It points to the dwindling snowpack, which is critical for the state’s agriculture, water supply and $5 billion ski industry. (This month, the snowpack in southern Colorado was 50 percent of normal.) It also raises concerns about the loss of water flow into the Colorado River, and about extreme summer heat, wildfires and droughts. (San Miguel County, like much of the Four Corners region, is facing extreme drought conditions.)

The Colorado plaintiffs, like cities and counties suing oil companies in California, accuse ExxonMobil and the Canadian oil sands company Suncor of creating a public nuisance through the burning of fossil fuels that is costing them money and putting their residents and property at risk.

They say the fossil fuel companies “intentionally engaged in conduct that has caused and contributed to climate change, thus causing flood waters, fire, hail, rain, snow, wind and invasive species to enter plaintiffs’ property.”

And they also cite the Colorado Consumer Protection Act, claiming the companies engaged in “deceptive trade practices”—an allegation similar to the Massachusetts attorney general’s investigation currently underway into Exxon.

From Grist:

Boulder, Boulder County, and San Miguel County are taking ExxonMobil and Suncor Energy (Canada’s biggest oil company) to court in an effort to hold them accountable for damages caused by extreme weather — events scientists have linked to increased levels of greenhouse gases in the atmosphere. Colorado has seen a 2 degree F increase on average over the past 30 years, making it the 20th fastest warming state in the U.S. since 1970.

The three plaintiffs in the lawsuit say their communities have endured wildfires and flash floods fueled by climate change. They want ExxonMobil and Suncor to pay millions for the damage and fork over additional money to fund climate adaptation initiatives.

“Plaintiffs have taken substantial steps to reduce their own GHG emissions,” the complaint says. Meanwhile, “Defendants have acted recklessly.” Watch out, Big Oil! Colorado isn’t pulling its punches.

From Bloomberg (Emily Chasan):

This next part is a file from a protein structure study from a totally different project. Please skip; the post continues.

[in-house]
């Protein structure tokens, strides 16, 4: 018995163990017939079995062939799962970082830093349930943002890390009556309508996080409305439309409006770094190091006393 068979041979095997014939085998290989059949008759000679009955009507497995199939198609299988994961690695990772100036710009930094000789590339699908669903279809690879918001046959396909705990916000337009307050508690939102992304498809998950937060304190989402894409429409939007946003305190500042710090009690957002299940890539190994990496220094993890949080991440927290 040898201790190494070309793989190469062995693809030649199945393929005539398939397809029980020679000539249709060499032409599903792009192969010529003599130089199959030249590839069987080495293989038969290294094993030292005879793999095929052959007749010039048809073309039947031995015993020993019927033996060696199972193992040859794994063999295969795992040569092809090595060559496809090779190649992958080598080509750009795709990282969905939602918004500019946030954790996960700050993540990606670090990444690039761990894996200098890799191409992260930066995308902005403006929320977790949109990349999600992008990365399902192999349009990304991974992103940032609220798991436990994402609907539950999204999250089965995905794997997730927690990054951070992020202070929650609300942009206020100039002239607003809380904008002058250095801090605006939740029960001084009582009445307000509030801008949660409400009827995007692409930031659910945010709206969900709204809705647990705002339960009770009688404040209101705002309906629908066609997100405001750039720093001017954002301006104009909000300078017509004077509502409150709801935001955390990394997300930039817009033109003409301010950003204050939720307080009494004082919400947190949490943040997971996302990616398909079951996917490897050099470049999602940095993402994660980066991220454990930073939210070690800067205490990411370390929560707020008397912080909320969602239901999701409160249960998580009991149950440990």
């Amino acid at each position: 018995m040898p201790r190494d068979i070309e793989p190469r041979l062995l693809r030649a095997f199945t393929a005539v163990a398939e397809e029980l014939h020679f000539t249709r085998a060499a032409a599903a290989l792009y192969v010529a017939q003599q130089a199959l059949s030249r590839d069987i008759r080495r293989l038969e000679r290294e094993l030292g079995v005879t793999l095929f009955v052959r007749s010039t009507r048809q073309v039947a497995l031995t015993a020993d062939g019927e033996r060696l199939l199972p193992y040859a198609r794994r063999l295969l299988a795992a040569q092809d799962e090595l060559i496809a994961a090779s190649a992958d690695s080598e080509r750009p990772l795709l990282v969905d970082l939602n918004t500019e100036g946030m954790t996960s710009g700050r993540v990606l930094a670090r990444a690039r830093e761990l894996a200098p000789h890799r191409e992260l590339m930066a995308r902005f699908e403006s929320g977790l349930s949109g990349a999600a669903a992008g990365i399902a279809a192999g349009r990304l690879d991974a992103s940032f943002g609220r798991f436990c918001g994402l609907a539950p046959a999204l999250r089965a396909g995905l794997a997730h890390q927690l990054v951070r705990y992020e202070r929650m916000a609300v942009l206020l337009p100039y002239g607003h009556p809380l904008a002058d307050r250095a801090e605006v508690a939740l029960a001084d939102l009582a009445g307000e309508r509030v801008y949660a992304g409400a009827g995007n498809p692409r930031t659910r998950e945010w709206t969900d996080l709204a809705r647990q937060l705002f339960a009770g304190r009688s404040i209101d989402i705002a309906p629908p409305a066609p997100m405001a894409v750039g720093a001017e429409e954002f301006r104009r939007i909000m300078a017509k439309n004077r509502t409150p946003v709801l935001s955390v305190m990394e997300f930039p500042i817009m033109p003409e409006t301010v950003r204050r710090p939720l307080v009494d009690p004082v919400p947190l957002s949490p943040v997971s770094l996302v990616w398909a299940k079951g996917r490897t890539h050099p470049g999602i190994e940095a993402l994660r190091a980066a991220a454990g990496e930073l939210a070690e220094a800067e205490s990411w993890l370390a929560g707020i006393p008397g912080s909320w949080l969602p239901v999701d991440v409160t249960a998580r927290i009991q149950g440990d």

Most cities suing oil companies over the impact of climate change want help paying for walls to protect against rising sea levels. And then there’s Boulder, Colorado.

The politically liberal town known as the gateway to the Rocky Mountains and two counties in the same neck of the woods said Colorado’s economy depends on snow, water and cool weather when they accused Exxon Mobil Corp. and Suncor Energy Inc. of “causing and exacerbating climate change” in a state-court lawsuit filed Tuesday.

“Reducing greenhouse gas emissions is a global issue and requires global participation and actions,” Exxon spokesman Scott Silvestri said in an email. “Lawsuits like this — filed by trial attorneys against an industry that provides products we all rely upon to power the economy and enable our domestic life — simply do not do that.” Suncor didn’t immediately respond to a request for comment.

The Colorado communities said they’re facing expenses and costs related to earlier snow melt, which has increased the risk of forest fires, dried-out soil, beetle outbreaks and drought.

From Ecowatch (Elliott Negin):

The lawsuit, filed Tuesday in a state district court by Boulder, Boulder County and San Miguel County, is seeking compensation for damage and adaptation costs resulting from extreme weather events.

New York City and eight coastal California cities and counties, including San Francisco and Oakland, have filed similar lawsuits against ExxonMobil and other oil and gas companies, charging that they have injured their communities under common law. The Colorado suit is the first by an inland county or municipality.

“Climate change is not just about sea level rise. It affects all of us in the middle of the country as well,” said Boulder County Commissioner Elise Jones. “In fact, Colorado is one of the fastest warming states in the nation.”

Oil Industry Knew About Threat 50 Years Ago

The 1,300-square-mile San Miguel County sits in the southwest corner of the state on the Utah border. About a third of the county’s 8,000 residents live in Telluride, a well-known ski resort town. Boulder, 25 miles northwest of Denver, is the county seat of the 740-square-mile Boulder County and home to nearly a third of the county’s 319,000 residents. The three communities have been ravaged by costly climate-related extreme weather events, including wildfires and flash floods, according to the 100-page complaint. Likewise, each community has launched initiatives to curb carbon emissions and adapt to a changing climate.

The Colorado communities contend that ExxonMobil and Suncor were aware that their products caused global warming as early as 1968, when a report commissioned by the American Petroleum Institute (API), the U.S oil and gas industry’s premier trade association, warned of the threat burning fossil fuels posed to the climate. Subsequent reports and memos prepared for API and its member companies came to similar conclusions. Regardless, ExxonMobil and Suncor not only continued to produce and market fossil fuel products without disclosing their risks, the complaint charges, they also engaged in a decades-long disinformation campaign to manufacture public doubt and confusion about the reality and seriousness of climate change.